As a pastor I am blessed with the opportunity to teach and preach God’s word on a regular basis, which requires me to spend much time each week reading, studying, and meditating on Scripture. When I preach a message or teach a lesson, it is safe to say that I have struggled to come to grips with the issue at hand in my own life, but that does not necessarily mean that I have mastered it. This past Sunday I prepared a daily devotional for the folks at EBC, hoping to extend the impact of my sermon and delve into some details which I believe should be an encouragement and a challenge to each of us. And while I don’t know the impact that those devotional thoughts will have on their readers, I know that they have already profoundly affected me. Let me explain.
In 1 Corinthians 9:27 Paul declares to the church at Corinth that he disciplines his body so that he will not be found a hypocrite after he has preached to others the importance of disciplined obedience to the Lord’s commands. This verse came to my mind, along with an acute awareness of my own tendency toward hypocrisy, as I began posting the daily devotions to the church website at http://ebcelkhorn.com. I posted Monday’s excerpt which focused on rejoicing in the Lord at all times, and I was confronted by the question of my own attitude. Was I rejoicing in the Lord always? I must confess that in spite of my earnest desire to delight in the Lord, spiritual weakness, distraction, and outright sin often turn me from rejoicing in the Lord to pursuing something of lesser importance and quality. But I thank God for graciously reminding me of the need to obey Philippians 4:4, “Rejoice in the Lord, always.”
Then Tuesday came and I was once again confronted by a challenging thought, even as I posted the link to the July 1st devotion about letting gentleness toward all men be my defining characteristic. Am I really gentle with others, especially those with whom I disagree or come into conflict? And once again I must confess that I find myself responding in anger when I am mistreated or misunderstood, but the Lord, in his great love, saw fit to confront my sin and turn me to repentance and confession. I am thankful that he does not respond to me the way that I so often respond to others, and through his tender but firm correction I am learning to let my “gentleness be known to all men” (Philippians 4:5).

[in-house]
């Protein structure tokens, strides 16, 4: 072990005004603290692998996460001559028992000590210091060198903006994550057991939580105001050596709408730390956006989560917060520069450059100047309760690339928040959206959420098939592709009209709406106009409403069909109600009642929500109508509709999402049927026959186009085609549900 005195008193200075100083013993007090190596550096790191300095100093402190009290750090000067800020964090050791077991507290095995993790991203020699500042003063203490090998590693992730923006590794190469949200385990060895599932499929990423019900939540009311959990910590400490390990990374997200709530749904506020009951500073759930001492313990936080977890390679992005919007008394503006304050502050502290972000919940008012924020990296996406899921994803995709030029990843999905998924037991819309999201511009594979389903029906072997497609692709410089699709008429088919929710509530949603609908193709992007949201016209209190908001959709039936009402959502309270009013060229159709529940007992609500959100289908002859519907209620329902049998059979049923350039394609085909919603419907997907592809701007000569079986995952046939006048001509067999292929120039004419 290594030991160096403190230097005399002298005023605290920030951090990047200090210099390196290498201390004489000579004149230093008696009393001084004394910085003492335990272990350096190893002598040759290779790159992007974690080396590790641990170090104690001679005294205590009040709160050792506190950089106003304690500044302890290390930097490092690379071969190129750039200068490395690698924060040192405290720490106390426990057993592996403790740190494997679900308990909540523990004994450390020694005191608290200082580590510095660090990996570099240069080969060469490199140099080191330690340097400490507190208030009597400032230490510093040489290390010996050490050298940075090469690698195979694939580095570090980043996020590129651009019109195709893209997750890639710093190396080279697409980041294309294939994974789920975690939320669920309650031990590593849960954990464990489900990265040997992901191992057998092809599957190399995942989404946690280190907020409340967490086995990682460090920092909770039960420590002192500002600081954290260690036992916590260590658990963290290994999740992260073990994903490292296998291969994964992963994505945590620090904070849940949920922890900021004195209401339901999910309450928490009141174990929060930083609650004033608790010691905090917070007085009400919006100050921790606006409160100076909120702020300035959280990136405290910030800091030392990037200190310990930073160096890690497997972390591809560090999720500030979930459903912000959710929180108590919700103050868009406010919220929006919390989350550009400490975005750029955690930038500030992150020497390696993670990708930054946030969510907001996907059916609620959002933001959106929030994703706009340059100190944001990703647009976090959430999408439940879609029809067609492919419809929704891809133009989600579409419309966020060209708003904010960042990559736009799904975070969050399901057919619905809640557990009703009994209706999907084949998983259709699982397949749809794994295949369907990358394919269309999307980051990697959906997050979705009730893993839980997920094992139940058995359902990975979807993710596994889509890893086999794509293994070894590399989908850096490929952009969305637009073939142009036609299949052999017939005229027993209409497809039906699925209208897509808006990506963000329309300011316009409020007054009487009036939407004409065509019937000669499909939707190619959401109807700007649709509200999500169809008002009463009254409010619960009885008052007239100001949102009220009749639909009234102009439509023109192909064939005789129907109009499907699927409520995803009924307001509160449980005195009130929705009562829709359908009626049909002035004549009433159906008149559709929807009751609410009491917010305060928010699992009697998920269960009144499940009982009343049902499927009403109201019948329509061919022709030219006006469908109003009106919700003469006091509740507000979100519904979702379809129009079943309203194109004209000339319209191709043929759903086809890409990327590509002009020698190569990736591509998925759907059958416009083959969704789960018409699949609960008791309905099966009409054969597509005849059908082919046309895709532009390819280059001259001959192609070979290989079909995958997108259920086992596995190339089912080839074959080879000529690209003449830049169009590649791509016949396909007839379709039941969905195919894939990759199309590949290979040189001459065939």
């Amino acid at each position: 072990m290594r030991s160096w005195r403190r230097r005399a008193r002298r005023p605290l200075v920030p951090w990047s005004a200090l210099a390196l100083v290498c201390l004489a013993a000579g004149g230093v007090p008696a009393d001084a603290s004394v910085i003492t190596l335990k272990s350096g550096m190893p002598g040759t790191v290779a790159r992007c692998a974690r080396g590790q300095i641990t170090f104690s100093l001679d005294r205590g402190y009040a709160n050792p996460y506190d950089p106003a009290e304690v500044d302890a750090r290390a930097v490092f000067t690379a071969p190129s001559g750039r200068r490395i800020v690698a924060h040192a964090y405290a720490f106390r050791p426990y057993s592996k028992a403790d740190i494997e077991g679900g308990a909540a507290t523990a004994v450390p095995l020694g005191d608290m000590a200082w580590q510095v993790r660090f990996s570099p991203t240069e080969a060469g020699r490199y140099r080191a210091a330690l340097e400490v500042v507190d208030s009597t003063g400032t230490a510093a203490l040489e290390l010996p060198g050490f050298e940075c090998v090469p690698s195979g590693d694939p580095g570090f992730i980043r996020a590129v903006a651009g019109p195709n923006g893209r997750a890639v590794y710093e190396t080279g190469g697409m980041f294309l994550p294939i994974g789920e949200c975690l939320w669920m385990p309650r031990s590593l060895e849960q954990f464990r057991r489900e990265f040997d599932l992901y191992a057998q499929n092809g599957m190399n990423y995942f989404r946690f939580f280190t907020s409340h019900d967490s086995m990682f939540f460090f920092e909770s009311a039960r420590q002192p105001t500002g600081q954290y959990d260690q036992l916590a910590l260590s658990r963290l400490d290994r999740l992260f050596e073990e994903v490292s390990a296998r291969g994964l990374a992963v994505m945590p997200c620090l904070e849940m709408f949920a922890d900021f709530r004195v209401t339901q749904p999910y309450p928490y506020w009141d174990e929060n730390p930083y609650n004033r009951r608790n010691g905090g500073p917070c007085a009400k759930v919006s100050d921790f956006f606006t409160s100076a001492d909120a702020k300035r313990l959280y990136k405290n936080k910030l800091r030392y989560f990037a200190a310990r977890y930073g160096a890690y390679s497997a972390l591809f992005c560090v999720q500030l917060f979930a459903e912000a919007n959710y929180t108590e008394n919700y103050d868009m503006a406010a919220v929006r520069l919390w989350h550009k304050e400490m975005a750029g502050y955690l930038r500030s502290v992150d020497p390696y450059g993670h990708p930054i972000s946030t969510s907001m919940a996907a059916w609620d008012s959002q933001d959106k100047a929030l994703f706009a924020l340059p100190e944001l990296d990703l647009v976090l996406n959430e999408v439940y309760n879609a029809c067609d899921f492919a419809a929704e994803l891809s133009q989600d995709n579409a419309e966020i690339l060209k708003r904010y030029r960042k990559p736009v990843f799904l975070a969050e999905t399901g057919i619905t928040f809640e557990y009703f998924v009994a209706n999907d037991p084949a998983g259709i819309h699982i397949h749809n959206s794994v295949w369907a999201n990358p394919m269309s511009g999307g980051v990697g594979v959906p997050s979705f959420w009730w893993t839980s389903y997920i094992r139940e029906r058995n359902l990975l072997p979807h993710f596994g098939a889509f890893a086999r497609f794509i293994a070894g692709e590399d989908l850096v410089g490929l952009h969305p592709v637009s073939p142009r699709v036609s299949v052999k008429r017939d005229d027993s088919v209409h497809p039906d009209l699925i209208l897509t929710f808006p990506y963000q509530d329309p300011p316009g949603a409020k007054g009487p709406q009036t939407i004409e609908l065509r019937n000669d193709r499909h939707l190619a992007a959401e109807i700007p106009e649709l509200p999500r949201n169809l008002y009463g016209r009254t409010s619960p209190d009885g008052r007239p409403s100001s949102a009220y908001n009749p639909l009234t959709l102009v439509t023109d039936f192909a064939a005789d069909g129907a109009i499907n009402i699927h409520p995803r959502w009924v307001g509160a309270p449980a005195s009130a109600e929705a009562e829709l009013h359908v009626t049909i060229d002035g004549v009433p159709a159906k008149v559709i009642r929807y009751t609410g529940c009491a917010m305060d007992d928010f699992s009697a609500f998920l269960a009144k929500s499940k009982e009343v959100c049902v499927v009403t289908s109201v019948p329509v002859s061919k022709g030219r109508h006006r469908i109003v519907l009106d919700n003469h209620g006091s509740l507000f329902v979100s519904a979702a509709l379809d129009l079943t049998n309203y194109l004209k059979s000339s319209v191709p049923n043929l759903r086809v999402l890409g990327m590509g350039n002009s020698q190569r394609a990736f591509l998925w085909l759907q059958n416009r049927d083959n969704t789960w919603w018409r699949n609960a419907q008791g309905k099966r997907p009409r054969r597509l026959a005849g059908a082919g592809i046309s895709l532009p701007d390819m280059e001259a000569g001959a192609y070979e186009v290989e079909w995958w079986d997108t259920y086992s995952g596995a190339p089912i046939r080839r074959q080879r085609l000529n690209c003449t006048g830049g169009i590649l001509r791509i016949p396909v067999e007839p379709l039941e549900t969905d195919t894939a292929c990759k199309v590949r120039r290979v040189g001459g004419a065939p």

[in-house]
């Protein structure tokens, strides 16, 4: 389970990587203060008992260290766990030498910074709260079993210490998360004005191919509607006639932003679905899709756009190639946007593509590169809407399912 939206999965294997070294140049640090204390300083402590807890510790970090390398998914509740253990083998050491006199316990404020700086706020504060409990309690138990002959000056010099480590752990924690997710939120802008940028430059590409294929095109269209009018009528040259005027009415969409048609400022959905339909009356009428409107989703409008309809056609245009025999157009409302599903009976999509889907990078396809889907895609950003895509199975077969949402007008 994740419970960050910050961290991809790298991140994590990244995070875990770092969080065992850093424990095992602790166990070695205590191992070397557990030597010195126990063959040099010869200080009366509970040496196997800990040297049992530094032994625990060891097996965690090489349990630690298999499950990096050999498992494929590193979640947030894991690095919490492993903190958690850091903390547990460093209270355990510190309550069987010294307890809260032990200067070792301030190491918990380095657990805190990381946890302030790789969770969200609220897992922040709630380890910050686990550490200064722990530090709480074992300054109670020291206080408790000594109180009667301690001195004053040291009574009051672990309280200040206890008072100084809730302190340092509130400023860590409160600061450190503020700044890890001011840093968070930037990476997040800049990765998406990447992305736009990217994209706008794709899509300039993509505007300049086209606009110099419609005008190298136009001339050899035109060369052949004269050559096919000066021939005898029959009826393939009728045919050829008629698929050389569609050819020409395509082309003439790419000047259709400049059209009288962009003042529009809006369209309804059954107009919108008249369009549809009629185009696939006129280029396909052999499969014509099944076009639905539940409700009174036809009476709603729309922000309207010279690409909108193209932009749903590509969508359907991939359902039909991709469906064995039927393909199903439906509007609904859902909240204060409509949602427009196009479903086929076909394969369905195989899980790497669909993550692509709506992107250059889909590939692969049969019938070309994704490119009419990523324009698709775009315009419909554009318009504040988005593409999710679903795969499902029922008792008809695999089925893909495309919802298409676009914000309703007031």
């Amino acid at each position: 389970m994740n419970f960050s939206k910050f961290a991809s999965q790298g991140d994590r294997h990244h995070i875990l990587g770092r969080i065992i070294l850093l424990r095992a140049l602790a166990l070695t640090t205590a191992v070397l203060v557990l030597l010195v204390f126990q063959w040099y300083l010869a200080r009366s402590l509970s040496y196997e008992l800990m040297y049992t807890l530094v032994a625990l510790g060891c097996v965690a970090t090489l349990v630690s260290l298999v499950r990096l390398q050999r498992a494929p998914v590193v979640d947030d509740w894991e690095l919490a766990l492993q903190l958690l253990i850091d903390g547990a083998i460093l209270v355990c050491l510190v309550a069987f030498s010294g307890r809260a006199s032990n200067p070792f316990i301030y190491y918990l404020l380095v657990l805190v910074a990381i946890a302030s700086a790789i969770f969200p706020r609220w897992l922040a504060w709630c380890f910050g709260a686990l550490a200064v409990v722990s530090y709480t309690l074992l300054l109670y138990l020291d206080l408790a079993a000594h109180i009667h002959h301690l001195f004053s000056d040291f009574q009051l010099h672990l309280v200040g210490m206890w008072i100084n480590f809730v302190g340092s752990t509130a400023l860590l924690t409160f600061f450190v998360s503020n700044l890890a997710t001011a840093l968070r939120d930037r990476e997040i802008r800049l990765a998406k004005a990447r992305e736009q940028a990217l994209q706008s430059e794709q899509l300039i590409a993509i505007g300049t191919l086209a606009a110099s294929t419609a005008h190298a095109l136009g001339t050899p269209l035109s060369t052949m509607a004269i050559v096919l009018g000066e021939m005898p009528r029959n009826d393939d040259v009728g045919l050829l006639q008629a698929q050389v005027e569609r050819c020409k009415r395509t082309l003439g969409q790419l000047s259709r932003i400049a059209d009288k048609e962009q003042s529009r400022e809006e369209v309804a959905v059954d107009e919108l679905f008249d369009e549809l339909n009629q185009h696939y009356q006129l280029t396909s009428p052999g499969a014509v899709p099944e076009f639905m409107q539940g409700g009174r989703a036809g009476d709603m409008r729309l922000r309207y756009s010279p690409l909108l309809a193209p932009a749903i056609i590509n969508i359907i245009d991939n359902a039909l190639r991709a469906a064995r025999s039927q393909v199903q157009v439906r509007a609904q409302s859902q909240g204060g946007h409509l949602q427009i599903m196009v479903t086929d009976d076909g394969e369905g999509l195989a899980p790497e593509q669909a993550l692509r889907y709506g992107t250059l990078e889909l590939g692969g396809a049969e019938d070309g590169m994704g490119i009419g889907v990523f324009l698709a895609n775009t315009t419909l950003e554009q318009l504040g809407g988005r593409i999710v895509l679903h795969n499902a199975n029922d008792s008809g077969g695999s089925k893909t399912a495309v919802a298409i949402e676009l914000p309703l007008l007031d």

And this morning I posted an excerpt about the Lord’s sure return, and I have come face to face with my own tendency to focus only on this life without giving thought to the coming judgment. Though I have been saved from my sin, and I do not fear condemnation, I know that I must still give account of my labor before the Lord, the Righteous Judge. Yet, like many in this day of rampant materialism and skepticism, I may fail to see how my choices today affect my future in this life and for eternity. But God’s mercy is once again evident by the reminder from the Apostle Paul that “The Lord is at hand” (Phil. 4:5).
I am sure that tomorrow will reveal more areas in which to seek God’s merciful forgiveness, but I will thank him in advance for loving me enough to speak to me even as he speaks through me.